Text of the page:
Basketball players use specific movement patterns and energy systems differently than other sports. You can get stronger by doing a football or bodybuilding style workout, but that doesn’t mean you’ll be more effective on the court. If you’re going to put your blood, sweat and tears into a training program, make sure your basketball workouts are designed for you to jump higher, cut quicker and finish stronger on the court.
After studying basketball movement for the last 20 years, I’ve created a system that helps transfer the gains made into the weight room onto the court. It gives purpose to every exercise that you do in the gym so you know that you’re not wasting one rep. When you finish your basketball workouts, you’ll be able to move better, drive faster, defend stronger and dominate the game.
DRIVE. DEFEND. DOMINATE.
What is Basketball-Specific?
Basketball players need to be strong driving to the hole, quick laterally while playing defense, and dominate their space vertically.
To do this, players need a foundation of mobility, coordination and conditioning.
We start our basketball workouts with mobility exercises for ankles, hips and thoracic spines. This allows players to move well and keeps their knees and low backs healthy.
Here’s an overview of how I train my athletes:
To be a great offensive player, you need to be quick & strong while driving to the basket.
Learning and training optimal acceleration mechanics will help you explode past your defender.
Training functional, total body strength will help you absorb blows and stay on your line while finishing at the rim.
Traditional exercises like bench press and dumbbell curls might make you look good in your uniform, but they’re not going to help you on offense.
General agility drills won’t help you become a better defender. You need lateral quickness from a wide-based stance.
Traditional lunges and squats can be tweaked to make them basketball-specific.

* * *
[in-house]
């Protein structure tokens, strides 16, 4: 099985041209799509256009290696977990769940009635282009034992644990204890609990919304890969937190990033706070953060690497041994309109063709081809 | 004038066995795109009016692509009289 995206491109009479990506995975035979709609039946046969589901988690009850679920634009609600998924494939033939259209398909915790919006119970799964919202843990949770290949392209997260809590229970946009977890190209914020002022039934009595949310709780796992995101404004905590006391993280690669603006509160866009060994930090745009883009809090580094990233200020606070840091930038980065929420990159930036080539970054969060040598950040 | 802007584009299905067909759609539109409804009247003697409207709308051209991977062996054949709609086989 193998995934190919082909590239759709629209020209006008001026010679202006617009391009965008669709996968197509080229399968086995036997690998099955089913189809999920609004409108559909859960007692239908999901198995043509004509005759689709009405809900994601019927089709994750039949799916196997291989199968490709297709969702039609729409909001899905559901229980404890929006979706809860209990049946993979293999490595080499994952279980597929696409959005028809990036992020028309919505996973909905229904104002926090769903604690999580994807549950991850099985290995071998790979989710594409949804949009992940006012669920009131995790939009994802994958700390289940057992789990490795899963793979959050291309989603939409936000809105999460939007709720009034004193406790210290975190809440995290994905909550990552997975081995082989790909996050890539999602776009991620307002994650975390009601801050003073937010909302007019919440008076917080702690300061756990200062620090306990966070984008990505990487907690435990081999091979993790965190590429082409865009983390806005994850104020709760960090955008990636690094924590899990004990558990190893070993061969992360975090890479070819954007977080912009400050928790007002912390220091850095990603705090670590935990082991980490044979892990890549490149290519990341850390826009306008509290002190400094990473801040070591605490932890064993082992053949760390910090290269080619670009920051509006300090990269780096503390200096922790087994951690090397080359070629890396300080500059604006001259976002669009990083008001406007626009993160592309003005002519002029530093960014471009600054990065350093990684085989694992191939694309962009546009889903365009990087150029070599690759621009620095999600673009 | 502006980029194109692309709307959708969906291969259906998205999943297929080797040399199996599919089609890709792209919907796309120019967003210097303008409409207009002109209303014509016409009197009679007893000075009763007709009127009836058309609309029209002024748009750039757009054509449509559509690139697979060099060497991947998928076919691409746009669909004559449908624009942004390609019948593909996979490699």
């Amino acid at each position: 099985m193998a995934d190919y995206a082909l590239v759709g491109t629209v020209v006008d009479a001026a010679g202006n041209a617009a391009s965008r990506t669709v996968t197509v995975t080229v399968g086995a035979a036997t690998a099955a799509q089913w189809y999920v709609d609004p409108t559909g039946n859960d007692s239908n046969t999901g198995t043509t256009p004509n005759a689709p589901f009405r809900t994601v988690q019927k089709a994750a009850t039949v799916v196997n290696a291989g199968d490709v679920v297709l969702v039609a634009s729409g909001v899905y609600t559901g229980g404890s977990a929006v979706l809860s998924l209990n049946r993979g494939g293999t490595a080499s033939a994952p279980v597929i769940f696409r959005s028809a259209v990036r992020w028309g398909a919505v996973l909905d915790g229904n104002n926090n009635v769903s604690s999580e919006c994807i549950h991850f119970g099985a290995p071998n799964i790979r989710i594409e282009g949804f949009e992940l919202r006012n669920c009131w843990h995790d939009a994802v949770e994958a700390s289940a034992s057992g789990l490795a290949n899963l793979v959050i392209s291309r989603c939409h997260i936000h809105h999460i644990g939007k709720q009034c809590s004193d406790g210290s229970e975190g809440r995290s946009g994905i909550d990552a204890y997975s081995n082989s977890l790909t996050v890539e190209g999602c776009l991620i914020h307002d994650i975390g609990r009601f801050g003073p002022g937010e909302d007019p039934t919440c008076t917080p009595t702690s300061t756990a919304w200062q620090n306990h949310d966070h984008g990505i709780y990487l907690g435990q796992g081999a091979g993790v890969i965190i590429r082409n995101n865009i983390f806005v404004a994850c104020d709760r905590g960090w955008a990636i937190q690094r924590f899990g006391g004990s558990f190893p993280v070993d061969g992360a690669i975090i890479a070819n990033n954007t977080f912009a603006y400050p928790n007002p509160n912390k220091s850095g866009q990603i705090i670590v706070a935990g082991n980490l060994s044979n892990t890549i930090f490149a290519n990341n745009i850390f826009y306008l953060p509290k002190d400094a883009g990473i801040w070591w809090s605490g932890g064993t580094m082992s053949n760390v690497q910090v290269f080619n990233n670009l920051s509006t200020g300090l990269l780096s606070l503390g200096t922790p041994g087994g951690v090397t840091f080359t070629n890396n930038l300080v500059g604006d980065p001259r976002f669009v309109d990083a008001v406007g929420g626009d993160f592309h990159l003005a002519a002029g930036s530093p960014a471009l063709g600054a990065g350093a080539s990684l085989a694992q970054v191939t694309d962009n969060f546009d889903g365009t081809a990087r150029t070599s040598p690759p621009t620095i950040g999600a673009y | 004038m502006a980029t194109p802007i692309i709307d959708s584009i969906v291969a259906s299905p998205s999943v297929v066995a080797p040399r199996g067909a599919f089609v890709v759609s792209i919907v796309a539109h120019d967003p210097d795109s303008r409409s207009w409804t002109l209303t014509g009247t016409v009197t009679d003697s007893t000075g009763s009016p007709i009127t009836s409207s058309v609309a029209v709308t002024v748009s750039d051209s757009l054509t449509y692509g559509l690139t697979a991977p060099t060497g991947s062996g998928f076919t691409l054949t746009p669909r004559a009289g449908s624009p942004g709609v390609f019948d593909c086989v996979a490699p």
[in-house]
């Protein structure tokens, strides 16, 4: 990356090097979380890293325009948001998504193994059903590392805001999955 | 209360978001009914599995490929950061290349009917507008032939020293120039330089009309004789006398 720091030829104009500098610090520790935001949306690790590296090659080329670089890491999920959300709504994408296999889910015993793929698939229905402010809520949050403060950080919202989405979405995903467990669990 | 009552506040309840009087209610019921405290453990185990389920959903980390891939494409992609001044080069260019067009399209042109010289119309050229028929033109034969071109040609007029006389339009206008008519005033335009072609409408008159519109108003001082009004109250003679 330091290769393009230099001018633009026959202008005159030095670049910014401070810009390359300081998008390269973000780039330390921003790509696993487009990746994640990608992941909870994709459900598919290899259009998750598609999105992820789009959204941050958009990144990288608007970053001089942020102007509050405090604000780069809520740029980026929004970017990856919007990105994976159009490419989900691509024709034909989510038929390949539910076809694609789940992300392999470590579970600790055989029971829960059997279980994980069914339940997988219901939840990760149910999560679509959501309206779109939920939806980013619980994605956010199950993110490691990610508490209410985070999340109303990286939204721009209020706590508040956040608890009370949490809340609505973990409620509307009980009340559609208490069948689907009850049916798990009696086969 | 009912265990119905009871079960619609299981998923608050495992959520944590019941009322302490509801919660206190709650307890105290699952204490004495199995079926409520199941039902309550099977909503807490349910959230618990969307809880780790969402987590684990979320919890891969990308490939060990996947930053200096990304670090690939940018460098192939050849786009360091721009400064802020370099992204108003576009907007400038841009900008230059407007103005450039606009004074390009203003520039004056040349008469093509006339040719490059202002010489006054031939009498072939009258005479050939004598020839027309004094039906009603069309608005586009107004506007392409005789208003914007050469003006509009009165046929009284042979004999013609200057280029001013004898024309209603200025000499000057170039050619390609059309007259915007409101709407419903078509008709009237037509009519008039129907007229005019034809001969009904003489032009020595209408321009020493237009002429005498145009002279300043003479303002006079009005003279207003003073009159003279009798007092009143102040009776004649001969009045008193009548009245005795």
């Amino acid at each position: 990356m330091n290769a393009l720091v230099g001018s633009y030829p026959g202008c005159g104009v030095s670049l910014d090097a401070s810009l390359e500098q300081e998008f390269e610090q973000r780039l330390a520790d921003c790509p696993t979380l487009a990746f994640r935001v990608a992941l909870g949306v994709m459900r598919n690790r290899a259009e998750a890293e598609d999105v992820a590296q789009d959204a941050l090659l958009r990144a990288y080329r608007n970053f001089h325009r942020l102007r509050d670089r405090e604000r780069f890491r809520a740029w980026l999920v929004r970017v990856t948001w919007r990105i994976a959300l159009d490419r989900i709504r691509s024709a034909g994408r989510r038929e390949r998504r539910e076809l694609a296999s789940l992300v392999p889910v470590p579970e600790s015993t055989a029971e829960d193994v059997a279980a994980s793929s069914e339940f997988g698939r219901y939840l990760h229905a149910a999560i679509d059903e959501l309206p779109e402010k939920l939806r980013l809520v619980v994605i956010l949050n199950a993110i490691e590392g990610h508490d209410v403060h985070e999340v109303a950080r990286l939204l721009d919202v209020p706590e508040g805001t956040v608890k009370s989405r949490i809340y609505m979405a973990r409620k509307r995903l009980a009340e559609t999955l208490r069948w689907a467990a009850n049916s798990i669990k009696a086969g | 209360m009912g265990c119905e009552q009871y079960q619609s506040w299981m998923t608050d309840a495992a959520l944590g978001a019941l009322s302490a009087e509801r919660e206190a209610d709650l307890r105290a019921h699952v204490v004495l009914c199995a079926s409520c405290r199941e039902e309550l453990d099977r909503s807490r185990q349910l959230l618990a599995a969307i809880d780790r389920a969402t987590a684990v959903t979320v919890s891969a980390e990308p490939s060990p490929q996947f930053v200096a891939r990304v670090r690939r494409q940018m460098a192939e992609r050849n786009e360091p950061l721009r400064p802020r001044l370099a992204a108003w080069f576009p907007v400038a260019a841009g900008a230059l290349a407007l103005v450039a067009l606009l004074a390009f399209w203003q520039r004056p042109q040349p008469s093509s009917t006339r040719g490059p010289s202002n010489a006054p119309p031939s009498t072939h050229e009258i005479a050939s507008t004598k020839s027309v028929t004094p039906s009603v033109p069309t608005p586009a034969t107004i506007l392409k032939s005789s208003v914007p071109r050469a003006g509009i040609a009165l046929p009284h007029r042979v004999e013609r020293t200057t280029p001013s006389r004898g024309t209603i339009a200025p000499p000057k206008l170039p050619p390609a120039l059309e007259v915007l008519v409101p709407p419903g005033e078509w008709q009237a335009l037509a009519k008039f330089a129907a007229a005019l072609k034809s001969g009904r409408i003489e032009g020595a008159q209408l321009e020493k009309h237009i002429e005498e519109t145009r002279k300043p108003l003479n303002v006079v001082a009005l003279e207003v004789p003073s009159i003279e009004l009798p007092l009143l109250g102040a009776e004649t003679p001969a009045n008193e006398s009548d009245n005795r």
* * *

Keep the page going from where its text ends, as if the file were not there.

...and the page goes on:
In addition to forward lunges, I also have my players do lateral and rotational lunges to mimic the demands of defense.
Instead of doing only doing a traditional squat, my players learn 27 different squats so that they have mobility and coordination to lock the opposition down.
The goal of your basketball training program should be to dominate your space.
Basketball workouts should focus on expanding the area you dominate by increasing your rotational and vertical power.
By increasing your core strength, you’ll always stay on balance. If you can increase your vertical leap by even 1 inch, you’ll dramatically change the way you rebound and score.
LATEST WORKOUT POSTS
Welcome to Episode 003: Basketball Nutrition with Brad Dieter, PhD. If you want to listen to the greatest minds in basketball talk about sports nutrition, strength & conditioning and leadership, you've come to the right place! Today's podcast is an interview with Brad Dieter, PhD. He's an exercise physiologist, molecular biologist, biostatistician, scientist and entrepreneur whose goal [...]
Great rebounders don’t wait for the ball to come to them… they go get it. Strength for rebounding requires mobility and stability above your head in every direction. While general strength exercises are helpful for most athletes, basketball players need to train for the specific demands of their game. The Overhead Shoulder Matrix was designed by the [...]
If you play basketball, you probably know someone who has torn their ACL. Although we can't prevent injuries, we can reduce ACL tears by using a well-rounded training program. This week I'm sharing my favorite coordination exercise to help keep your knees safe: The Jumping Jacks Matrix. Add this into your strength program or use it [...]
I used to have athletes perform a basketball warm-up by doing light activity followed by static stretching at center court. The problem with this routine is that after sitting and stretching for ten minutes, their bodies cooled down and I had to warm them up again. We can’t afford to waste time and energy that could be [...]